The district court found that Plaintiffs-Appellants failed to demonstrate a substantial likelihood that they would succeed on the merits, concluding that neither Federal Defendants nor the City were subject to the regulations of the McKinney Act, which specifically exempts "property interest subject to reversion" from coverage. See 24 C.F.R. § 581.2(b) (9). In addition, the court found that Plaintiffs-Appellants failed to show that the threatened injury outweighs the damage that an injunction would cause the City, noting that a delay in the City's construction of the airport would produce damages in excess of $73,000,000. We agree with the district court's conclusions. Plaintiffs-Appellants have not presented any evidence of their ability to propose, implement, or finance a homeless program on any part of the land and/or its improvements. On the other hand, Defendants-Appellants have clearly shown that the City and its taxpayers would incur severe damages if a preliminary injunction were granted. Because the threatened injury to Plaintiffs-Appellants does not outweigh the threatened injury to the City, we find that the district court did not abuse its discretion in denying Plaintiffs-Appellants' motion for a preliminary injunction.8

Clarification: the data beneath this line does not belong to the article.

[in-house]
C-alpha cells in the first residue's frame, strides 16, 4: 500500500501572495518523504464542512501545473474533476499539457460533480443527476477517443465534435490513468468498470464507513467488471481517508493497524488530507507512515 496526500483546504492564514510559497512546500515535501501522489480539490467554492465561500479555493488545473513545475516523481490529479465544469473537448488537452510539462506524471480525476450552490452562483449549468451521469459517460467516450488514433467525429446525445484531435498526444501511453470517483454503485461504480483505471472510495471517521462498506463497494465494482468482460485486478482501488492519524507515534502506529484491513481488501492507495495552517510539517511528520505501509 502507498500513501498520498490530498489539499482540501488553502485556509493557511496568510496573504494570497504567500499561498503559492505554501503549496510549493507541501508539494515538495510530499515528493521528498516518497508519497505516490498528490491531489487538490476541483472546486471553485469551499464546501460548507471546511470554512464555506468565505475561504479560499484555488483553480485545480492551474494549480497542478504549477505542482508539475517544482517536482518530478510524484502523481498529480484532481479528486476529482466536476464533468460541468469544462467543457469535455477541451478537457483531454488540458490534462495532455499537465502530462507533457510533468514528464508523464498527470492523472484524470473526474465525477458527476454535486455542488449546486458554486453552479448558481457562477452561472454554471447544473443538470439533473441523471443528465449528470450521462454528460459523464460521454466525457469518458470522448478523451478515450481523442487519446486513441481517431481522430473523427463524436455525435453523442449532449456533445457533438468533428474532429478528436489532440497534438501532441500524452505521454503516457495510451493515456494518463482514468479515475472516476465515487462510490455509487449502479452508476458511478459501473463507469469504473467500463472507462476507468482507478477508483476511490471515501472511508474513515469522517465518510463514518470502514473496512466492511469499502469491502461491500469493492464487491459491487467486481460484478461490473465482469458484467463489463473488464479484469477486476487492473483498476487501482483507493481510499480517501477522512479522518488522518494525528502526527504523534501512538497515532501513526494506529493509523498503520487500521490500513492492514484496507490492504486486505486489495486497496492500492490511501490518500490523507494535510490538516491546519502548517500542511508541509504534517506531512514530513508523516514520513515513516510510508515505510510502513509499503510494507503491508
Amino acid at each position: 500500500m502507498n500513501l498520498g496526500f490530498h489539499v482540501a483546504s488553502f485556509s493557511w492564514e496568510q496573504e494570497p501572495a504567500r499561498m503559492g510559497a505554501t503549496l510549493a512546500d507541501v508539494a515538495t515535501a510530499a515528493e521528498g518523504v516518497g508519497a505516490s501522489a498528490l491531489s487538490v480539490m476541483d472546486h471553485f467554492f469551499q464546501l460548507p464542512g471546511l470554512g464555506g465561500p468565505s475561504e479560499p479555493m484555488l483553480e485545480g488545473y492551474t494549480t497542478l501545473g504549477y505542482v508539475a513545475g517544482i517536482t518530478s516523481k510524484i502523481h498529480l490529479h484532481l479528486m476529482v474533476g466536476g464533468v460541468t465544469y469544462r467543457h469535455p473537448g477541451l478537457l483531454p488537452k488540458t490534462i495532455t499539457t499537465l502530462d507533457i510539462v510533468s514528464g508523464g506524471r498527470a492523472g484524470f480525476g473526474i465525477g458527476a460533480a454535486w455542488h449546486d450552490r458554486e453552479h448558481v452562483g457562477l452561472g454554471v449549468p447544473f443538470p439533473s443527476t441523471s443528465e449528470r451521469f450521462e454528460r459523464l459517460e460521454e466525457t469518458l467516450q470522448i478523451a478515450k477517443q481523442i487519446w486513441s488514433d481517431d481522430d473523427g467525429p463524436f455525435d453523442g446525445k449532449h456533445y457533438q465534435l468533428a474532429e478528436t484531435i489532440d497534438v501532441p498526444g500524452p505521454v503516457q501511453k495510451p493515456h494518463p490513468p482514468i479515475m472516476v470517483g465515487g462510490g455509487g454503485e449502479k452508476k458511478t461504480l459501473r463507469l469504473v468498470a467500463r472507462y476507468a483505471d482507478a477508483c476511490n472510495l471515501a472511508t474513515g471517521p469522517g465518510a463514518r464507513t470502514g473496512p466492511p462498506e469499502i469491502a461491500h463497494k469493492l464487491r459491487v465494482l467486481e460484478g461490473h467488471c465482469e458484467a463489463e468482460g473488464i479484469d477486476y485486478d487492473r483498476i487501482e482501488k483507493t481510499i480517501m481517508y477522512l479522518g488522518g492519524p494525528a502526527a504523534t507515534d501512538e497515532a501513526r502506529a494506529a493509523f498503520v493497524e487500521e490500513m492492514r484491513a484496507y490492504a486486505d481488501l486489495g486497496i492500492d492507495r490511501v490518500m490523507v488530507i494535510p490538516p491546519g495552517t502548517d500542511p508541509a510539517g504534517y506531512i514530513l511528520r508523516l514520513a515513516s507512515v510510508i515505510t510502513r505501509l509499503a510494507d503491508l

Plaintiffs-Appellants contend that the City failed to claim the property at Bergstrom in accordance with the 1942 express trust after World War II and therefore waived all right to do so at a later date. In addition, they argue that the City does not have any interest in the land acquired by Federal Defendants after 1942 with federal funds, nor does it maintain an interest in any improvements on all the property because Federal Defendants expressly reserved their right to the improvements. As an alternative argument, Plaintiffs-Appellants contend that even if the City does possess a reversionary interest in the land purchased in accordance with the 1942 agreement, its right to enjoyment cannot be granted until Federal Defendants have complied with CERCLA. They argue that the thirty year lease entered into between the City and the Air Force affirms title with the Air Force, only allowing the City access to the land by virtue of the lease agreement. Thus, Plaintiffs-Appellants assert, even if the City prevails regarding the reversionary interest, the land will not revert until the CERCLA lease is terminated, thereby making available all or part of the unused, excess property to the homeless for short-term leases.